The BREEAM rating benchmark levels enable a client or other stakeholder to compare an individual building’s performance with other BREEAM rated buildings and the typical sustainability performance of new non-domestic buildings in the UK. BREEAM applies to the interior and the exterior build.
LEED (Leadership in Energy and Environmental Design) is an internationally recognised green building certification system, developed by the U.S. Green Building Council (USGBC).
LEED provides building owners and operators a concise framework for identifying and implementing practical and measurable green building design, construction, operations, and maintenance solutions.
SKA rating helps landlords and tenants assess fit-out projects against a set of sustainability good practice criteria. It is estimated that 11% of UK construction spending is on fit-outs and that buildings may have 30-40 fit outs during their lifecycle and was produced purely for fit out.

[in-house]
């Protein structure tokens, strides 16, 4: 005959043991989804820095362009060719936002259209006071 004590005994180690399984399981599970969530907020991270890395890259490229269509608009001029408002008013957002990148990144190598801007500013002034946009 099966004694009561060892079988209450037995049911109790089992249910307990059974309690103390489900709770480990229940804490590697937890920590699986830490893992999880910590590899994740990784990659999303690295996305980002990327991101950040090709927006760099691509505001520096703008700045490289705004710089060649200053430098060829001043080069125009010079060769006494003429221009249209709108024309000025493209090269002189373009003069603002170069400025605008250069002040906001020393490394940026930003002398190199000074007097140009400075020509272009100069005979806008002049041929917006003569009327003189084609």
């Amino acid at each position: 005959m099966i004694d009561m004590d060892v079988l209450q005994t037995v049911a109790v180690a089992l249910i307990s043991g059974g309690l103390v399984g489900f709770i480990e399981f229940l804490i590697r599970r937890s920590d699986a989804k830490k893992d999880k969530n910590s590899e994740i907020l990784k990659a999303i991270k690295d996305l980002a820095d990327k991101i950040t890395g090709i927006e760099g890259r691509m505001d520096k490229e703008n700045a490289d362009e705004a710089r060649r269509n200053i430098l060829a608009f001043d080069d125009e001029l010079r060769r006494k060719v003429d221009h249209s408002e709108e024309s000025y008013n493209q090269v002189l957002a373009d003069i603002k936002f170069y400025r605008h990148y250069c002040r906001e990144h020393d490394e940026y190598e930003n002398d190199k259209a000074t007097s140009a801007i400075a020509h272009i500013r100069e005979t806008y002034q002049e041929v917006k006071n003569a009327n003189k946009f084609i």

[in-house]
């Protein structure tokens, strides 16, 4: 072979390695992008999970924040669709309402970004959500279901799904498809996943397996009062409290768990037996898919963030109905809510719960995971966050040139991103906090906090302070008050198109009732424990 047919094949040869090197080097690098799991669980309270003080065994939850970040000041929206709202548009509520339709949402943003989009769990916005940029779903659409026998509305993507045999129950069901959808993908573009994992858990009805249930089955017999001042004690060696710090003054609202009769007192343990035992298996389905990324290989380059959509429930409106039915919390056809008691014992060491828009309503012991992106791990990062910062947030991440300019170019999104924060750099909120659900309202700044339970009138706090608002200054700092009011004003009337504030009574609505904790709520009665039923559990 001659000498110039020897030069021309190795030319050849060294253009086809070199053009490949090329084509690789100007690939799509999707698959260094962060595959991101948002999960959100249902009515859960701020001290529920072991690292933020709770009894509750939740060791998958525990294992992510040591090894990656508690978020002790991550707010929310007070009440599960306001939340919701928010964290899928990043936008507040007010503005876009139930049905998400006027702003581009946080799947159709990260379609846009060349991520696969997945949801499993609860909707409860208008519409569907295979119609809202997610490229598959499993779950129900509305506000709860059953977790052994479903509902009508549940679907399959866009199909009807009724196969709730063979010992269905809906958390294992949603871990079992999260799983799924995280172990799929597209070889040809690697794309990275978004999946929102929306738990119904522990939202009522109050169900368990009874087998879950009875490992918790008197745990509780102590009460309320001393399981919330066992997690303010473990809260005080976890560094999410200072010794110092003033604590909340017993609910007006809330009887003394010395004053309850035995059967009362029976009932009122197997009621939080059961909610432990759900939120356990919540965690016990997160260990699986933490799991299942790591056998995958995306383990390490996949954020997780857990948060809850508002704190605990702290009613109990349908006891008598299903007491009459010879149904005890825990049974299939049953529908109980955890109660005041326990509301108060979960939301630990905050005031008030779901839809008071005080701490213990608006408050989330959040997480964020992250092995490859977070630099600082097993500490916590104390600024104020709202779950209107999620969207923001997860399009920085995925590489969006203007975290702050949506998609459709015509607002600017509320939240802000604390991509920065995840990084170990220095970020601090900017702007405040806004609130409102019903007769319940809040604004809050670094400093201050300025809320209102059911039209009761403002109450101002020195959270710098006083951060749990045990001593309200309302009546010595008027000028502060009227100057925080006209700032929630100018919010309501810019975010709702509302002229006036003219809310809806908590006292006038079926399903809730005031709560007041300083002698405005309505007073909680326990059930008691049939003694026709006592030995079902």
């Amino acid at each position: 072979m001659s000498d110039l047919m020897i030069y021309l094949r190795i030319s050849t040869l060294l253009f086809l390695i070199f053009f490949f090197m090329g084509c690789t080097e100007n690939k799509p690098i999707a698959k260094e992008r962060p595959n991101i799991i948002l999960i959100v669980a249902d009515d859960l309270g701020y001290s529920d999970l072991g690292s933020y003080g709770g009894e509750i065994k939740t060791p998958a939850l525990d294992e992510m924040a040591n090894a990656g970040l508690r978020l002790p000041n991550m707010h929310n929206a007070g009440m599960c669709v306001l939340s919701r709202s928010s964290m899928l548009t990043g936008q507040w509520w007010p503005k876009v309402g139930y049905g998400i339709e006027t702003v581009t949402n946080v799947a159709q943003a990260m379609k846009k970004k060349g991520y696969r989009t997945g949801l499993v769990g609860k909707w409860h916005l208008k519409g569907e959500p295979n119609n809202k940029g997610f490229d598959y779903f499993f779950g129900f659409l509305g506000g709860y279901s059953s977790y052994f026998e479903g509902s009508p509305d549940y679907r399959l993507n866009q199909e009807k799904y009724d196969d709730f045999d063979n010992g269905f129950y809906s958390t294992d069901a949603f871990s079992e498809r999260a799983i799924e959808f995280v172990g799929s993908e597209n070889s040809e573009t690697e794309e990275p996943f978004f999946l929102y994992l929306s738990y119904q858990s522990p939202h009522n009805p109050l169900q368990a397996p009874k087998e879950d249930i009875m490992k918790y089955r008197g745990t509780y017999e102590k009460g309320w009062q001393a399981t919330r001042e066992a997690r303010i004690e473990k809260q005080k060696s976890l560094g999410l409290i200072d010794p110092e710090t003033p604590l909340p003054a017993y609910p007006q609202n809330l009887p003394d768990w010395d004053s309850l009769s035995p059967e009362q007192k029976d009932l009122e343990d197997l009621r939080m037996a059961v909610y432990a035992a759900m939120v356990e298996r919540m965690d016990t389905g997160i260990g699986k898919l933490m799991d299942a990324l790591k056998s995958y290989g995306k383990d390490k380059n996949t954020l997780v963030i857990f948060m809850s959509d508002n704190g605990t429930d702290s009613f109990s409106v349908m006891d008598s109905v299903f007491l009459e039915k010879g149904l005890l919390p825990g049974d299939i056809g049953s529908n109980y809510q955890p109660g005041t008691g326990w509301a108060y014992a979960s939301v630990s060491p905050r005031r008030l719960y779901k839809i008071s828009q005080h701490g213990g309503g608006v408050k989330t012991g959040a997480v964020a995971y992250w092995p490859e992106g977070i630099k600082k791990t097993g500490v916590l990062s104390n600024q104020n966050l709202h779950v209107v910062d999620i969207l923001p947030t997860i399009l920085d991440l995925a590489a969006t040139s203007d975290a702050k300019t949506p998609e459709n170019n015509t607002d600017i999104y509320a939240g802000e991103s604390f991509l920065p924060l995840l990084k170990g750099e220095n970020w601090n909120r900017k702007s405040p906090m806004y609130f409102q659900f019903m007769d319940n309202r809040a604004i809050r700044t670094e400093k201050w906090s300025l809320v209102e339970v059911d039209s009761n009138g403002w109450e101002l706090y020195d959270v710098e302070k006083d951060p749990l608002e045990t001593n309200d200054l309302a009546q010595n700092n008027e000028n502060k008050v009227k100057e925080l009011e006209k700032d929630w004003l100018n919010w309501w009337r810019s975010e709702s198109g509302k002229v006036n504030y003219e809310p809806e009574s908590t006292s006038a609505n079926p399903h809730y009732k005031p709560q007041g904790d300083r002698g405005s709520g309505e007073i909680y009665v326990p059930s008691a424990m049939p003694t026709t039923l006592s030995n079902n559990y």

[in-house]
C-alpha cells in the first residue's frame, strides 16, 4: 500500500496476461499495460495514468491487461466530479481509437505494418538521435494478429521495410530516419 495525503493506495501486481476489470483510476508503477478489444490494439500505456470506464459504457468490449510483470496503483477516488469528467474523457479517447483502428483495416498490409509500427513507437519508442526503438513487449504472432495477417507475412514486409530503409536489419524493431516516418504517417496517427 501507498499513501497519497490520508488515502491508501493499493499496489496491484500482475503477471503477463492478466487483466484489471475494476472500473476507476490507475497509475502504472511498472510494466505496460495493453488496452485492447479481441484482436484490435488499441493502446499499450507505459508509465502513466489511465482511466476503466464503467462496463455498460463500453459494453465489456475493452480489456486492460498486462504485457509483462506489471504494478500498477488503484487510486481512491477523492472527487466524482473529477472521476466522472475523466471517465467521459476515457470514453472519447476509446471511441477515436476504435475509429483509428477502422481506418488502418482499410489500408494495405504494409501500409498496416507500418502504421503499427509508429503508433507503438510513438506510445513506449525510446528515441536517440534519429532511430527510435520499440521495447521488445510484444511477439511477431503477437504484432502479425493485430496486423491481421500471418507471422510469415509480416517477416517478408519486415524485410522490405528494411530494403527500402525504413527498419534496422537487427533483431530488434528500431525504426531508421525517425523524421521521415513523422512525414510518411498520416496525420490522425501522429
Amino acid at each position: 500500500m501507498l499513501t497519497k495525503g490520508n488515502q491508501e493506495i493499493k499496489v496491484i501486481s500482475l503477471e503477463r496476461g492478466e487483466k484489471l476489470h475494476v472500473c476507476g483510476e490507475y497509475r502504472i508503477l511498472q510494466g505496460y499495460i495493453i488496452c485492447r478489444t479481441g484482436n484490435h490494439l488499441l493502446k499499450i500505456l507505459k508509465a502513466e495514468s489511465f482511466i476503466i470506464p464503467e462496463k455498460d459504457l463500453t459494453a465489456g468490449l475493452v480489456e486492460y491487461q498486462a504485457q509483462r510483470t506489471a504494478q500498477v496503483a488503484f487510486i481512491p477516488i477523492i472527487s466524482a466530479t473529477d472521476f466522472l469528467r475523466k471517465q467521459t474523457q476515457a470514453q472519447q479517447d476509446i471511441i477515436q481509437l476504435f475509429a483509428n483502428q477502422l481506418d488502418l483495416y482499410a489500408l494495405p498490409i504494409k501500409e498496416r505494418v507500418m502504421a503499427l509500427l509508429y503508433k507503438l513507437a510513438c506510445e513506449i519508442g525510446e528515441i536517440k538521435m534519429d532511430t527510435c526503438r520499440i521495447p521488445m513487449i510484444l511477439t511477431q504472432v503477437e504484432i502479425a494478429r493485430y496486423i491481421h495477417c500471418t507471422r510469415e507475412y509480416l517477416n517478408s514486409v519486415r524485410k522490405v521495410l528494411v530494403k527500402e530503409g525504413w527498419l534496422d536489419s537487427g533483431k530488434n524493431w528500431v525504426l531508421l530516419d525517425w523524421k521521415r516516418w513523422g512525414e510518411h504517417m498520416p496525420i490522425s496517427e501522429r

WELL is the leading tool for advancing health and well-being in buildings globally and utilises a flexible framework for improving health and human experience through design.
By consulting at an early stage and through careful selection of materials and systems we are able to design the project keeping any negative impact on cost to an absolute minimum. It’s a process in partnership with the client team.
Modern workplaces should be built with sustainability at their core and should consider the needs of future generations. For sustainability to have an effect we are going to need a big shift. The dream will be to have a workplace that has a low impact on the environment but a high impact on employee wellbeing.